Performance Enhancing Drugs in Sports

Pills with a free weight and towel
Peter Dazeley/Getty Images

Performance enhancing drugs consist of a variety of substances, including medications, procedures, and even devices that are intended to improve athletic sports performance. Some of these substances are naturally occurring, easily available and completely legal while others are manufactured, illegal, or banned by many sporting organizations. Many athletes, coaches, politicians, and fans feel the use of certain substances is unethical in sports.

Determining which substances are regulated, however, is an area of constant debate. Many performance enhancing substances classified as supplements are widely marketed as "health aids" yet have limited research on their safety or effectiveness. Being classified as a supplement means the contents of the product and the claims on the label have not been evaluated by the U.S. Food and Drug Administration and may not have any scientific basis.

In general, performance enhancing drugs and substances (ergogenic aids) can be categorized into the following areas.

Sports Supplements, Vitamins, and Minerals

Athletes often look for alternative nutrition to perform at their best, and sports supplements are one way. The following can be found at your local health food stores. Most are not banned but check with your sports governing body to be sure.

  • Protein is a necessary nutrient that everyone needs to function properly. Both athletes and sedentary individuals need to get adequate protein.
  • Glucosamine has been used to treat osteoarthritis and helps stimulates cartilage, though the results of this are not constant.
  • Ribose is a sugar. There is clear evidence that shows an athletic performance benefit from ribose supplements.
  • Creatine started off as a sports supplement but has been found to work in elderly populations to help maintain muscle mass. For some athletes, creatine supplementation improves repeated bouts of high-intensity exercise, such as sprinting, weightlifting or power sports.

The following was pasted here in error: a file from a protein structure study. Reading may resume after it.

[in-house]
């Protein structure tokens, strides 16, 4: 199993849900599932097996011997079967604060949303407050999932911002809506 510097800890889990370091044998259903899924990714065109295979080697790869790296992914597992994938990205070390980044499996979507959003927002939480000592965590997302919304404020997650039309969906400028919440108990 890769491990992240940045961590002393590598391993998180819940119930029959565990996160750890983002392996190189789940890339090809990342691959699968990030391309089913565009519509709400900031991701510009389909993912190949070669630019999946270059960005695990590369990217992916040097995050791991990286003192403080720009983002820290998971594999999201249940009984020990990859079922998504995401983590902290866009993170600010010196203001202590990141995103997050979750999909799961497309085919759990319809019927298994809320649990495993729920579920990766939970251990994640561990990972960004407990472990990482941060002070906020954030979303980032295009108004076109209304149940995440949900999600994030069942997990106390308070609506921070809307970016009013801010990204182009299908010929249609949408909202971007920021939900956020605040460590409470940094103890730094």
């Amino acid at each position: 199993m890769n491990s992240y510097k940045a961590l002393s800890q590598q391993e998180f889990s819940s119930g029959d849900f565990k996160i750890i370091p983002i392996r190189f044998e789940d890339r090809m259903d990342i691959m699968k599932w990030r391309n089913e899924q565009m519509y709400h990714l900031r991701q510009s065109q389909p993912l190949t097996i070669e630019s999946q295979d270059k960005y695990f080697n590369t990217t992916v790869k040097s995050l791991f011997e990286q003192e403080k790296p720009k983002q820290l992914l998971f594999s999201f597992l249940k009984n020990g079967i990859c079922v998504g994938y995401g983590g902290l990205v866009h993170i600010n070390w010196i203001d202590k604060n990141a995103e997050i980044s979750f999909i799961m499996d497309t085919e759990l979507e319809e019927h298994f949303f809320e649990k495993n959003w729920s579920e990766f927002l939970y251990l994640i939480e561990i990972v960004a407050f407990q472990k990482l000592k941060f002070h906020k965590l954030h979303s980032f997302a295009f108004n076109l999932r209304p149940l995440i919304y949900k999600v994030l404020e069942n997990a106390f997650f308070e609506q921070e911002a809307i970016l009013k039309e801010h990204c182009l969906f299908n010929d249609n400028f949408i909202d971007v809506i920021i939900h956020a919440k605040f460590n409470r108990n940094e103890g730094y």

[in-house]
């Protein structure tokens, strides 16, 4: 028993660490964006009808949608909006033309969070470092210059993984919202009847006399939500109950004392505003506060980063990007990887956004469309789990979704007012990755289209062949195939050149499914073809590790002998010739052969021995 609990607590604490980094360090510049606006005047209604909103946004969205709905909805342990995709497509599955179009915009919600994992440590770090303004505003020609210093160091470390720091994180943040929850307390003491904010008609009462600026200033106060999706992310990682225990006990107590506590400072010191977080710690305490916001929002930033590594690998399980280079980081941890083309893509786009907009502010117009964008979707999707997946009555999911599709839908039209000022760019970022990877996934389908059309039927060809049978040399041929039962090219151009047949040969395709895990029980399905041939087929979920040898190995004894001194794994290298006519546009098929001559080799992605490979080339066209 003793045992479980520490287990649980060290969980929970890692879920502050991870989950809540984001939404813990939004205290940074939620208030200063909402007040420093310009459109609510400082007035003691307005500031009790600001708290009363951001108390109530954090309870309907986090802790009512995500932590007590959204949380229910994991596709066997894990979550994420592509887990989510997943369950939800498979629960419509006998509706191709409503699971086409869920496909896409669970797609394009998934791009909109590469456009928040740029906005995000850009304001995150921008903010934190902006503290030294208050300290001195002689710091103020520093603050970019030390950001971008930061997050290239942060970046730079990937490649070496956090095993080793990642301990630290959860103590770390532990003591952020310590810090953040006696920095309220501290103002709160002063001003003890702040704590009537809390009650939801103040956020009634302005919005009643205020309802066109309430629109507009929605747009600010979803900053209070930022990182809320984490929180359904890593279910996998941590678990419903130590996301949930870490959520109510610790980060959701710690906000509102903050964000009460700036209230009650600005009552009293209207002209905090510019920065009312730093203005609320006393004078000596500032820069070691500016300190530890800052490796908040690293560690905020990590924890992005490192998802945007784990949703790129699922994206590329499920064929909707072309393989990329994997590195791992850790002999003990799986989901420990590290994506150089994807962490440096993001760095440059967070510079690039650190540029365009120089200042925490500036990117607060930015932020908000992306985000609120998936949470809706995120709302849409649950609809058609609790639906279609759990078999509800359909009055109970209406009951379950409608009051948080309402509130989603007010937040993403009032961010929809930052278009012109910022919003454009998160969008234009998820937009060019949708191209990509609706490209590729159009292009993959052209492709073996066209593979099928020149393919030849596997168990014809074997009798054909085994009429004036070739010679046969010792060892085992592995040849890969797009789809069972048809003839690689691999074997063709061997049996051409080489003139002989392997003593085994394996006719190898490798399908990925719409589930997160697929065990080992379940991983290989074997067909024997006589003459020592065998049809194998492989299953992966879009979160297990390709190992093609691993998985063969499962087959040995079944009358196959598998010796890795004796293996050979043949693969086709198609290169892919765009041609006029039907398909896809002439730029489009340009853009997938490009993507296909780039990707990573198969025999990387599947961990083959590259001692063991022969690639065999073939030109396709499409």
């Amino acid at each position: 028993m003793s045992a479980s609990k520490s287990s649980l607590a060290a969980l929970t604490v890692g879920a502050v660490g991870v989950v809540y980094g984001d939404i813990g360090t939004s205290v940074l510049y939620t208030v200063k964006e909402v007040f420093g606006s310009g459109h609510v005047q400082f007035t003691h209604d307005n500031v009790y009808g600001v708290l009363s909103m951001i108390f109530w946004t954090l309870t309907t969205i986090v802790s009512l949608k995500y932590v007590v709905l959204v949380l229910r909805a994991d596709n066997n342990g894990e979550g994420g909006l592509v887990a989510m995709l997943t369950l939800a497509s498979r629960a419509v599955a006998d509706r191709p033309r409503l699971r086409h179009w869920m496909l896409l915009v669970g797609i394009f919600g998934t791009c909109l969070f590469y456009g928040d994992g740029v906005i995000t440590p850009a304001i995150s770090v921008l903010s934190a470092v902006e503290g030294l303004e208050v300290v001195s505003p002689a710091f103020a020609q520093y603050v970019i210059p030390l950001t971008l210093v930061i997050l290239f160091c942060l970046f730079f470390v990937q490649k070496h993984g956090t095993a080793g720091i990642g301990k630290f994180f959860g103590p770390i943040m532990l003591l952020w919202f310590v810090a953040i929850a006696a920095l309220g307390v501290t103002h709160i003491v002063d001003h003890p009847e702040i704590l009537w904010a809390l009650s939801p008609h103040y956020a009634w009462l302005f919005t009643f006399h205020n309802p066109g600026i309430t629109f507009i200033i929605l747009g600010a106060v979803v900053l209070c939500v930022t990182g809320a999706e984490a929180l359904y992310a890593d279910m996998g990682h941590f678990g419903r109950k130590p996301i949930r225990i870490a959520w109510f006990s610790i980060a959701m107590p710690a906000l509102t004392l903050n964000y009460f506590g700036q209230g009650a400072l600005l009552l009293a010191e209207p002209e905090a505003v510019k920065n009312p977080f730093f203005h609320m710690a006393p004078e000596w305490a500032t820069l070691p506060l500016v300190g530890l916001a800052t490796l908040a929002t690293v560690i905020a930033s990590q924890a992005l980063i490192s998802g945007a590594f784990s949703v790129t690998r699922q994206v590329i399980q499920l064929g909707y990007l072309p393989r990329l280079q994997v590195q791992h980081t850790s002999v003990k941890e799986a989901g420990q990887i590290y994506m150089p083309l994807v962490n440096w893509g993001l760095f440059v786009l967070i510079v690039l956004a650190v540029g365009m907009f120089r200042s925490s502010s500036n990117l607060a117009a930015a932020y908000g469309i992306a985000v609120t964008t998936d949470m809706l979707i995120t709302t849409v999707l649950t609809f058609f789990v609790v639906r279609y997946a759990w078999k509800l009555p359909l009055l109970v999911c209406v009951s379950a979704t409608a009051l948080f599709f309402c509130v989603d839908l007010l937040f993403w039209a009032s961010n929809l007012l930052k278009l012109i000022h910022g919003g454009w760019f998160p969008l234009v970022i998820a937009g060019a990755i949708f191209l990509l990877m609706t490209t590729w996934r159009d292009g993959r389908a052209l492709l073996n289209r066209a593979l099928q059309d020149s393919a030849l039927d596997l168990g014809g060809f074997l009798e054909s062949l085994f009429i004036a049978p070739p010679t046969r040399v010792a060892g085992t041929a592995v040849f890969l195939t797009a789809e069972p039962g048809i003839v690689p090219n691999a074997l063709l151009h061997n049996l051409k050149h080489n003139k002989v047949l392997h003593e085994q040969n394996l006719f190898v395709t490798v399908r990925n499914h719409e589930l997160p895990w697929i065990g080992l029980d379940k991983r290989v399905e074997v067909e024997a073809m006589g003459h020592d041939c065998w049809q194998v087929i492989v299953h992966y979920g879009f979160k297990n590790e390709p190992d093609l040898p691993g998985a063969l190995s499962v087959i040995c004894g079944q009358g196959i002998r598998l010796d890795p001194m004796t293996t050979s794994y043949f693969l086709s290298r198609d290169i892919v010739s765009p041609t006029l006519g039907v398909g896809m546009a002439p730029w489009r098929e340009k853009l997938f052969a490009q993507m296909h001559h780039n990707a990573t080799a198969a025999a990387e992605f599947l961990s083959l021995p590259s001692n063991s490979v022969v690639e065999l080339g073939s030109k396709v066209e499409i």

• Glutamine (L- Glutamine) is an amino acid and classified as a nutritional supplement. Athletes may take it to help them recover from exercise.
  • B-Vitamins are essential for the body to function properly (thiamine, riboflavin, vitamin B-6, B-12, and folate).

Banned or Regulated Performance Enhancing Drugs

  • Amphetamines are central nervous system stimulant drugs that increase alertness and self-confidence, improve concentration, decrease appetite, and create a feeling of increased energy. Amphetamines such as Benzedrine, Adderall, and Dexedrine have a high potential for addiction and are on the banned substance list of most, if not all, sports organizations.
  • Anabolic Steroids (anabolic-androgenic steroids), are synthetic versions of the male hormone testosterone. Non-medical use of anabolic steroids is illegal and banned by most major sports organizations. Still, some athletes continue to use them illegally in an attempt to improve sports performance, despite evidence that using them can cause serious health problems, such as hypertension and heart attack.​ The manufactured version of DHEA (Dehydroepiandrosterone) as well as the designer steroids, Androstenedione (Andro) and Tetrahydrogestrinone (THG) are all precursors to hormones, such as testosterone, and work in a similar manner to anabolic-androgenic steroids. These are all banned substances by nearly all sports organizations.